- 1½ cups shredded carne machaca
- 2 cups water
- 4 red chiltepines, dried and crushed
- 2 tablespoons extra-virgin olive oil
- 8–12 green chiltepines, chopped
- 3 tablespoons dried Mexican oregano
- 1 cup grilled and diced nopales*
- 2–3 cups chopped wild quelite amaranth (pigweed) leaves**
- 1 medium white onion, peeled and diced
- 1 garlic clove, peeled and sliced paper-thin
- 1 sprig cilantro
- 6–8 tomatillos, husks removed, coarsely chopped
Soak the shredded meat in the water with the red chiltepines, one hour to overnight. Drain off the excess water. Alternatively, simply simmer for about 10 minutes.
Heat the oil in a sauté pan over medium heat and sauté the green chiltepines, being careful about the fumes, which can burn or choke you if directly inhaled. Add the oregano, grilled nopales, amaranth leaves, onion, garlic and cilantro, stirring until the onion is browned.
Add the tomatillos and soaked meat and continue to cook, stirring, for another 5 minutes or until the tomatillos have softened. Taste for salt, although usually the dried meat provides plenty.
Serve with flour tortillas and a side of pinto or tepary beans.
One of the reasons chiles gained popularity around the globe so quickly after being brought to the Old World from the New is their usefulness as a preservative for meat. Of course, drying meat had already long been a practice in these same cultures; combining the two strategies must have seemed what we now refer to as a no-brainer.
This recipe is, in a sense, a more rustic (and genuine) version of the fajitas popularized in modern chain restaurants across the United States. It utilizes machaca, a form of dried beef brisket popular in the Sonoran Desert of north-central Mexico and southern Arizona. It is, in essence, what Americans would call jerky. My grandpa used to call it "cowboy meat" due to its ubiquitous presence in saddlebags in the Old West. It retains its popularity for similar uses to this day. For purposes such as the recipe below, it is widely available pre-shredded.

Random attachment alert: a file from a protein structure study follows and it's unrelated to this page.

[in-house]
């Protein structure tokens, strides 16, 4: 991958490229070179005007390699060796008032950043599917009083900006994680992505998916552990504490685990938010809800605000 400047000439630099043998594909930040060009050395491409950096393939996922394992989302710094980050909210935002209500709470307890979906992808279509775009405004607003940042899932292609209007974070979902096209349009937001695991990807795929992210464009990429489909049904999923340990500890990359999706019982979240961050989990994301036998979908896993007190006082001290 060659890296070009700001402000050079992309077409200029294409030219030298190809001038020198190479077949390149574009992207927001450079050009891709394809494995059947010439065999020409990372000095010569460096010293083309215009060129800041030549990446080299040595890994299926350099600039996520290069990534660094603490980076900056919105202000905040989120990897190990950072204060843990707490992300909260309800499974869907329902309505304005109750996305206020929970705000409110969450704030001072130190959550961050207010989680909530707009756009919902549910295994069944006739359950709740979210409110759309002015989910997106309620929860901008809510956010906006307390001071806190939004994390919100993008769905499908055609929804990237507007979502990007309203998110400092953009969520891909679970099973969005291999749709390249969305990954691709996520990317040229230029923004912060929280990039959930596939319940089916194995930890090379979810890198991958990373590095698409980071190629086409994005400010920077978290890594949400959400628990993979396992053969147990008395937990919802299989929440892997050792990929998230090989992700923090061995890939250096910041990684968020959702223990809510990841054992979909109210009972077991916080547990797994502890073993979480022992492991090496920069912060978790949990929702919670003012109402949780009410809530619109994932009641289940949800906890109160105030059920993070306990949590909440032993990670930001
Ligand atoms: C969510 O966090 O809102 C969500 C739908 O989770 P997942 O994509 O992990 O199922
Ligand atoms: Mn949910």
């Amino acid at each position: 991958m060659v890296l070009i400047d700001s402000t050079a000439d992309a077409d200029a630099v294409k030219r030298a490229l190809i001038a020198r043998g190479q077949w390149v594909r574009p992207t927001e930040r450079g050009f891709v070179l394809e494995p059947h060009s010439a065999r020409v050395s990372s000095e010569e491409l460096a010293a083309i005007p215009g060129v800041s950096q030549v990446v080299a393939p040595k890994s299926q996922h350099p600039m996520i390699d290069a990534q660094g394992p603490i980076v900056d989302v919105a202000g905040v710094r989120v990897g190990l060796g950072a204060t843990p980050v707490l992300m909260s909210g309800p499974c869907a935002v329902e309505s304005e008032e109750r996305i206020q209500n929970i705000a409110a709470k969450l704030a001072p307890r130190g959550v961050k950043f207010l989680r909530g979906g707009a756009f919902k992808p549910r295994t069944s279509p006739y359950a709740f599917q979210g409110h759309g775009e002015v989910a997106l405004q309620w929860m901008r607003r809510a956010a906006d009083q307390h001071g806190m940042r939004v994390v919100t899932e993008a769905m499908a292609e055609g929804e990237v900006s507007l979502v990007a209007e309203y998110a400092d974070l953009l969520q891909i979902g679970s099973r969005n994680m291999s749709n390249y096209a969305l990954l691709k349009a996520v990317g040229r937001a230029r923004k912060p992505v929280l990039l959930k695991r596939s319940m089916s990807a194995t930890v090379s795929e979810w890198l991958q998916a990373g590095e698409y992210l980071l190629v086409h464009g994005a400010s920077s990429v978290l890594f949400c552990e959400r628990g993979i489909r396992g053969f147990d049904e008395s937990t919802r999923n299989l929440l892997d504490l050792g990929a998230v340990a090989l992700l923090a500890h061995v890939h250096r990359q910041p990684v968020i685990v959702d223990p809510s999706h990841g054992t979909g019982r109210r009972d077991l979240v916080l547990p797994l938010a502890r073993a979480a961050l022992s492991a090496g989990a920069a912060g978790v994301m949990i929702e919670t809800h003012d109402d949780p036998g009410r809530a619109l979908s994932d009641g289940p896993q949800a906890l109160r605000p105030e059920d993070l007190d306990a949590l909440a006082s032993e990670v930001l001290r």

Gary's fondness for this dish of his adopted homeland, which he affectionately refers to as "The Stinkin' Hot Desert," mandates its inclusion here, but it would have been necessary anyway for its foundational use of the cherished chiltepin in two forms–dry and red as well as fresh and green. Adjust the heat level to your tastes by adding or omitting as many as you wish.
*A note about nopales–the leaves or pads of the genus Opuntia from the Cactaceae family, or what is commonly known as the prickly pear cactus. It is widely available in bodegas and should be obtained as fresh as possible. Spring and summer are the common harvest times, so look for them then. Wash them thoroughly and boil or grill them for any number of uses. The boiled option often produces a certain mucilaginous texture many people find objectionable, so my preference is grilled.
**And about the amaranth: The leaves are a common vegetable throughout many parts of Africa, Asia and Central and South America. It is often referred to as pigweed, and is quite tasty and nutritious. If it is unavailable, you might substitute less authentic (but still delicious) spinach leaves.
Recipe from Chasing Chiles: Hot Spots Along the Pepper Trail by Kurt Michael Friese, Kraig Kraft and Gary Paul Nabhan, Chelsea Green Publishing, March 2011.